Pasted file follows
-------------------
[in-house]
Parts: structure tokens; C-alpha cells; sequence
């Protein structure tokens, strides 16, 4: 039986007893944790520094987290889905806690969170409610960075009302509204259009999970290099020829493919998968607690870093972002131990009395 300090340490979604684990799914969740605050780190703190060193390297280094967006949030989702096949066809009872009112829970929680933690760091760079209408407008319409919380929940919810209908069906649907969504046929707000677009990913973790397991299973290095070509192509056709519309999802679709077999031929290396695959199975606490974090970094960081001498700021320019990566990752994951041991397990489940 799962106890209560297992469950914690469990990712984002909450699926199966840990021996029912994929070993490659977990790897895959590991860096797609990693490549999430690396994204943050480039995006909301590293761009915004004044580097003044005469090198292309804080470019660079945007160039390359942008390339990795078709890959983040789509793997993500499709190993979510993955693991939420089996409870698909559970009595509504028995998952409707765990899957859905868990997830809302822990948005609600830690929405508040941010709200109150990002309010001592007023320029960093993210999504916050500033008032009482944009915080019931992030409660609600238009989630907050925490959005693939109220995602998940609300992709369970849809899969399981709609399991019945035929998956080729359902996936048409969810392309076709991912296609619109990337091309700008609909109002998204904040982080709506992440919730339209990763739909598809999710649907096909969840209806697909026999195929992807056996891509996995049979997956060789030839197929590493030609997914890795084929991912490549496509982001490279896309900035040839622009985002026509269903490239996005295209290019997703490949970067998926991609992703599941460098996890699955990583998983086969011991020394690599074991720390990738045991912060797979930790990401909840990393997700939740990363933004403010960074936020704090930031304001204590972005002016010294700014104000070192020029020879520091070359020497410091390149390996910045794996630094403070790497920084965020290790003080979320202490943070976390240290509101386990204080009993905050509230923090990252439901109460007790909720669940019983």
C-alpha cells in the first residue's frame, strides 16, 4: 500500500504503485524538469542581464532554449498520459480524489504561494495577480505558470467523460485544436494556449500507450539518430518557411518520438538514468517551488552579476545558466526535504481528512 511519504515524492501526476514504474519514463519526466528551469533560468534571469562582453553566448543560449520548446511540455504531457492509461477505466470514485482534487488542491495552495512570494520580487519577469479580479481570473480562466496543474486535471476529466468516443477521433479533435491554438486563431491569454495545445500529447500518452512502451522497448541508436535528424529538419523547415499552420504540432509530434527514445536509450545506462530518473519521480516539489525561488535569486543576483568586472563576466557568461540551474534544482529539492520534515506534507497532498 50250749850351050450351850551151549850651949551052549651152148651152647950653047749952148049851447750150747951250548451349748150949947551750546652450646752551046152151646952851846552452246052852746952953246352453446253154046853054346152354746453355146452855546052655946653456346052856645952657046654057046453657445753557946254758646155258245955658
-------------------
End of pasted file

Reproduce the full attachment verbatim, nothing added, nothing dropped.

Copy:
[in-house]
Parts: structure tokens; C-alpha cells; sequence
């Protein structure tokens, strides 16, 4: 039986007893944790520094987290889905806690969170409610960075009302509204259009999970290099020829493919998968607690870093972002131990009395 300090340490979604684990799914969740605050780190703190060193390297280094967006949030989702096949066809009872009112829970929680933690760091760079209408407008319409919380929940919810209908069906649907969504046929707000677009990913973790397991299973290095070509192509056709519309999802679709077999031929290396695959199975606490974090970094960081001498700021320019990566990752994951041991397990489940 799962106890209560297992469950914690469990990712984002909450699926199966840990021996029912994929070993490659977990790897895959590991860096797609990693490549999430690396994204943050480039995006909301590293761009915004004044580097003044005469090198292309804080470019660079945007160039390359942008390339990795078709890959983040789509793997993500499709190993979510993955693991939420089996409870698909559970009595509504028995998952409707765990899957859905868990997830809302822990948005609600830690929405508040941010709200109150990002309010001592007023320029960093993210999504916050500033008032009482944009915080019931992030409660609600238009989630907050925490959005693939109220995602998940609300992709369970849809899969399981709609399991019945035929998956080729359902996936048409969810392309076709991912296609619109990337091309700008609909109002998204904040982080709506992440919730339209990763739909598809999710649907096909969840209806697909026999195929992807056996891509996995049979997956060789030839197929590493030609997914890795084929991912490549496509982001490279896309900035040839622009985002026509269903490239996005295209290019997703490949970067998926991609992703599941460098996890699955990583998983086969011991020394690599074991720390990738045991912060797979930790990401909840990393997700939740990363933004403010960074936020704090930031304001204590972005002016010294700014104000070192020029020879520091070359020497410091390149390996910045794996630094403070790497920084965020290790003080979320202490943070976390240290509101386990204080009993905050509230923090990252439901109460007790909720669940019983």
C-alpha cells in the first residue's frame, strides 16, 4: 500500500504503485524538469542581464532554449498520459480524489504561494495577480505558470467523460485544436494556449500507450539518430518557411518520438538514468517551488552579476545558466526535504481528512 511519504515524492501526476514504474519514463519526466528551469533560468534571469562582453553566448543560449520548446511540455504531457492509461477505466470514485482534487488542491495552495512570494520580487519577469479580479481570473480562466496543474486535471476529466468516443477521433479533435491554438486563431491569454495545445500529447500518452512502451522497448541508436535528424529538419523547415499552420504540432509530434527514445536509450545506462530518473519521480516539489525561488535569486543576483568586472563576466557568461540551474534544482529539492520534515506534507497532498 50250749850351050450351850551151549850651949551052549651152148651152647950653047749952148049851447750150747951250548451349748150949947551750546652450646752551046152151646952851846552452246052852746952953246352453446253154046853054346152354746453355146452855546052655946653456346052856645952657046654057046453657445753557946254758646155258245955658